The Court Jesters will start the night off with interactive fun for the whole family and a kid’s countdown at 8pm. Plus DJ Spinal will be mixing and bringing the crowd favourites throughout the evening.

It wouldn’t be New Year’s without a huge fireworks display, brought to you by Fireworks Professionals. There will be some of the hottest homegrown talent on-hand to rock the night away.

To check out the artists, visit www.theedge.co.nz

 


 

 

LAZY SUNDAYS
12 JANUARY – 16 FEBRUARY

Deep South Lazy Sundays have offered us a great way to enjoy the Garden City and this year’s line-up is no different, from 12 January to 16 February, 3:30pm to 5pm.

Put summer into your Sundays by bringing a picnic and your blanket and spending the end of your weekend relaxing in the sun with good food, music and friends. It’s a great way to relax and enjoy what makes Christchurch so special.

Deep South Lazy Sundays venues:

Rauora Park:
Sunday 12 January

Archery Lawn, Christchurch Botanic Gardens:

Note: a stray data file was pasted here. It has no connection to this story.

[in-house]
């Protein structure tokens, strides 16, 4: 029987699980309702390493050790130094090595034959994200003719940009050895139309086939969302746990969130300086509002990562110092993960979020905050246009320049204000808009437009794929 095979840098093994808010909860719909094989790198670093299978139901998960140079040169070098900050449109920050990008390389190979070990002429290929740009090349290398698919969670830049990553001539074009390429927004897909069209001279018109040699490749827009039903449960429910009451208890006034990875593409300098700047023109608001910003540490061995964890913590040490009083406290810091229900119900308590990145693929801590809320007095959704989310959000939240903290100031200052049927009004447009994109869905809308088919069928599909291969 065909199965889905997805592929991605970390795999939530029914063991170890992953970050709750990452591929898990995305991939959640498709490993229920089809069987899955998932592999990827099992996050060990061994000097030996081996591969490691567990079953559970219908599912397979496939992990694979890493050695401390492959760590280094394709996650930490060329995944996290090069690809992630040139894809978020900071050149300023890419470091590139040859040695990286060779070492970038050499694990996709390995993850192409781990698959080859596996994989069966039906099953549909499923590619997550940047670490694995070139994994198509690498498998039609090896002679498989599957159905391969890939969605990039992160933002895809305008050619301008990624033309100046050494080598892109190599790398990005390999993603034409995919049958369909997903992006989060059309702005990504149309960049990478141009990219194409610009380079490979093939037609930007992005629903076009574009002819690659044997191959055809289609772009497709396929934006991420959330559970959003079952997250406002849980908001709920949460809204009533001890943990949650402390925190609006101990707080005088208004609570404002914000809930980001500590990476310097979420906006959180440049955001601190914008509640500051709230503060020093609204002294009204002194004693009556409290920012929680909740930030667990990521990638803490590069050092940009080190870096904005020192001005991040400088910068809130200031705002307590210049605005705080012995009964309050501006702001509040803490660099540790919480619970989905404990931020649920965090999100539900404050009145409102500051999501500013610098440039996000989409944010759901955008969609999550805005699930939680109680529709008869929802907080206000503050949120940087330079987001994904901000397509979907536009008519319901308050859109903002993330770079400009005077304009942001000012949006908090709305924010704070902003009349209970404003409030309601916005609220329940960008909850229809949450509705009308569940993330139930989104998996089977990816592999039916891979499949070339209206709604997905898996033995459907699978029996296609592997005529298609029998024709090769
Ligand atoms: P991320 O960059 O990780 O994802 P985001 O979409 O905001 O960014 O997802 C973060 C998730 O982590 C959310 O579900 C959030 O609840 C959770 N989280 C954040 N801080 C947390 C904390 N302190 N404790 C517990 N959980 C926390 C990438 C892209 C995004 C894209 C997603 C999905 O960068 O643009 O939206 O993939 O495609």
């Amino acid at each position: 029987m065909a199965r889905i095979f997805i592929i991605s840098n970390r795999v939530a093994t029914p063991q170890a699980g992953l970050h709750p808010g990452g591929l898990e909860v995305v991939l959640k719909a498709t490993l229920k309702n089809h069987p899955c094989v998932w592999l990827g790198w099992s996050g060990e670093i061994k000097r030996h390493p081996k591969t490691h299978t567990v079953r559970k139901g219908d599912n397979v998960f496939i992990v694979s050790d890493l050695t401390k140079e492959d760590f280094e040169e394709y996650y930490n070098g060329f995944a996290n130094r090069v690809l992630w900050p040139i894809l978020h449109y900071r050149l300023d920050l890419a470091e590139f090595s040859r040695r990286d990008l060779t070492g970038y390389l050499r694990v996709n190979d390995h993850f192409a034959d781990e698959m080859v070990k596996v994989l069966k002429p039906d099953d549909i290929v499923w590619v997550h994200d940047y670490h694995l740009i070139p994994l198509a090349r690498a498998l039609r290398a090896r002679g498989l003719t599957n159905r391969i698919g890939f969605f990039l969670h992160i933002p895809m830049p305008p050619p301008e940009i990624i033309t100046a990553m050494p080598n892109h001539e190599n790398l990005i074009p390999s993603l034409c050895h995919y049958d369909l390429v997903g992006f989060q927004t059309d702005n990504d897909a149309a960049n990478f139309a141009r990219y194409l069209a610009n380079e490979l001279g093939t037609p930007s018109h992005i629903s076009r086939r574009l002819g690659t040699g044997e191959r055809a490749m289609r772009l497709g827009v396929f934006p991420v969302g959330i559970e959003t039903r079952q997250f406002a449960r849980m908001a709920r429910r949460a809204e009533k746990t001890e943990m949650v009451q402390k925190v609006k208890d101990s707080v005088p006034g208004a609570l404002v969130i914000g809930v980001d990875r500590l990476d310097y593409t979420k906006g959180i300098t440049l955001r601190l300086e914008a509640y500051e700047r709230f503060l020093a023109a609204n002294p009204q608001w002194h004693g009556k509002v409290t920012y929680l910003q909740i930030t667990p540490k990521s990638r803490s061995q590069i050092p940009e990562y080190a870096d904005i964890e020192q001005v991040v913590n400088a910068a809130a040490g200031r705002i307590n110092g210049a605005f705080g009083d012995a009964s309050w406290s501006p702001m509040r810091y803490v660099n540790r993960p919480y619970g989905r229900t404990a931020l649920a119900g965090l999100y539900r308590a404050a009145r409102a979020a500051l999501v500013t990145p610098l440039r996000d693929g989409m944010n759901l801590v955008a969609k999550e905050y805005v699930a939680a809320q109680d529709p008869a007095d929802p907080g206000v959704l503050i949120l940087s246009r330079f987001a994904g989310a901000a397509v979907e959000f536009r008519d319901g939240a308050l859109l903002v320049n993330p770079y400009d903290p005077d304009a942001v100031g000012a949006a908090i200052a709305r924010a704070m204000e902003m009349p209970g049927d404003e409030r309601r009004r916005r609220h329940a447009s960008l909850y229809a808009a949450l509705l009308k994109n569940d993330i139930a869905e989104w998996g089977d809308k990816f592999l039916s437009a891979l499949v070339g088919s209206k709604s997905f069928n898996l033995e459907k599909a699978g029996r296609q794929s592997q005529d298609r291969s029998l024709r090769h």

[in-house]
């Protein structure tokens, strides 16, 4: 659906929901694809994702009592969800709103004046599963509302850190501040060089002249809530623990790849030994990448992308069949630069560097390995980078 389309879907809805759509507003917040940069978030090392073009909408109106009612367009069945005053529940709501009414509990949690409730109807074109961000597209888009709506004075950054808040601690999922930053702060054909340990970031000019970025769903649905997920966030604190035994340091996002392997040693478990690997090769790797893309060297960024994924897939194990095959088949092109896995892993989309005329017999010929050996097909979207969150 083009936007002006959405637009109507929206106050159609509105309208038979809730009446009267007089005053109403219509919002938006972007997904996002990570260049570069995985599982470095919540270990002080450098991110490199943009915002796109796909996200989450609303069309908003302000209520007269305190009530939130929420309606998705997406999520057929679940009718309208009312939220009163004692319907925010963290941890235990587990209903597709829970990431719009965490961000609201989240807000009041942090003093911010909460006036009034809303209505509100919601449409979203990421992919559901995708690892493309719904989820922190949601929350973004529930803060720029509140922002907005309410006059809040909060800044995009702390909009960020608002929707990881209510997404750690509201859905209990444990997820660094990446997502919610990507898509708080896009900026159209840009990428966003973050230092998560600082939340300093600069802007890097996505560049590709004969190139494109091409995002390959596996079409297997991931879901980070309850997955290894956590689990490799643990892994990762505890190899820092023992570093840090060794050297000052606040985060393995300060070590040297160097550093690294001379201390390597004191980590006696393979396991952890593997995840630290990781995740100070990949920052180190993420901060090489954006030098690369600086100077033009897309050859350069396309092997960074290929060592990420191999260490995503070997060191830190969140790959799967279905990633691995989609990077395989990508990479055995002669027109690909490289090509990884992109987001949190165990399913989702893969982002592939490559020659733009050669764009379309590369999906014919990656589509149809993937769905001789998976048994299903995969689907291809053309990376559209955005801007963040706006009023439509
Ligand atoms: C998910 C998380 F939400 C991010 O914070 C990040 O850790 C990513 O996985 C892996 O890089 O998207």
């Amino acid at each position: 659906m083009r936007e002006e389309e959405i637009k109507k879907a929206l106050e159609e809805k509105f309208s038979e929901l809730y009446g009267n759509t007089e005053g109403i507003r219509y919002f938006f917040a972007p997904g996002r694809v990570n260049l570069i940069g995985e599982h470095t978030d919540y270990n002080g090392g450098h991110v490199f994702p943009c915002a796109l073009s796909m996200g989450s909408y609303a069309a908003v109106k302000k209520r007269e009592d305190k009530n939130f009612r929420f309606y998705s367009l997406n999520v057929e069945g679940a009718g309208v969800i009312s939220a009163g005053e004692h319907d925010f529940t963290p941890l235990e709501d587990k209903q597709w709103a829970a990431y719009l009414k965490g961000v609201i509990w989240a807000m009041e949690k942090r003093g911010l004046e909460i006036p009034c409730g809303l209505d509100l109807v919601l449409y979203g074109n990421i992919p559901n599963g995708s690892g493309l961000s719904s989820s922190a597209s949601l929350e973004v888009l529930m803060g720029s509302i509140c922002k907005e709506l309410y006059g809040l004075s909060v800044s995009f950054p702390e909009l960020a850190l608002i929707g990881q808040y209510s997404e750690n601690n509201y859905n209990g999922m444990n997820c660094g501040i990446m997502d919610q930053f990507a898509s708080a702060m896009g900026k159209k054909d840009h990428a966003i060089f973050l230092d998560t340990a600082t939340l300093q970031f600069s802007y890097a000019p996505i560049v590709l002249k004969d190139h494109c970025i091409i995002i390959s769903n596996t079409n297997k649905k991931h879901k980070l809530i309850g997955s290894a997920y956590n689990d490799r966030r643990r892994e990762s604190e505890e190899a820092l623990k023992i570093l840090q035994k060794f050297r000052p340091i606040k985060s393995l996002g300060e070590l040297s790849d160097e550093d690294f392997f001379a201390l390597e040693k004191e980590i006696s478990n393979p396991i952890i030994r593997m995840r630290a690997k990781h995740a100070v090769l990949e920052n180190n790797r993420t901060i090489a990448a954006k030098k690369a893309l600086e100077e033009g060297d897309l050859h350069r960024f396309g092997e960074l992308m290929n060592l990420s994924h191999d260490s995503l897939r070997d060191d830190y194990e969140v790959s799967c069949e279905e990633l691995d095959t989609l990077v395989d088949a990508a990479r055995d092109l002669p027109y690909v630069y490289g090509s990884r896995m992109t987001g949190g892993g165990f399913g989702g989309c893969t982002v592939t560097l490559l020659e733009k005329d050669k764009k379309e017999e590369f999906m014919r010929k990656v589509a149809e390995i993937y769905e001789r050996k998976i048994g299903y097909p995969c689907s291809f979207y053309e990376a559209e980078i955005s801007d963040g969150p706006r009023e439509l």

19 Jan – 16 Feb

 


 

 

INTERISLANDER SUMMER FESTIVAL
BOXING DAY – 16 FEBRUARY 

Interislander Summer Festival promises a fun-filled day out for a group of friends or the whole family. Watch the horses gallop and dash around some of New Zealand’s most spectacular racecourses, with 30 events running across the country.

Enjoy the classic Kiwi summer’s day out with plenty of action on-track and off. Racegoers will experience all day long entertainment while excitedly cheering on their favourite racehorse or relaxing in the sun with a picnic.

The day will be filled with activities galore, including the More FM Kids Go Racing Area, tug of war and sack races for the children.

Live music will create an upbeat atmosphere between races, and local food will be onsite to tease the taste buds.

To book tickets visit, www.summerfestival.nz

 


 

Melbourne’s calling

Urban therapy: Melbourne’s calling


It’s the holiday time of year. Liesl Johnstone looks at why Melbourne is hot property for your travel itinerary.

 

Melbourne’s calling

 

Almost-summer is as good a time as any for some Aussie urbanity; some Melbourne time. Wake up here, and things could definitely be worse. Straight from New Zealand, there are a couple of extra hours before the alarm, for starters.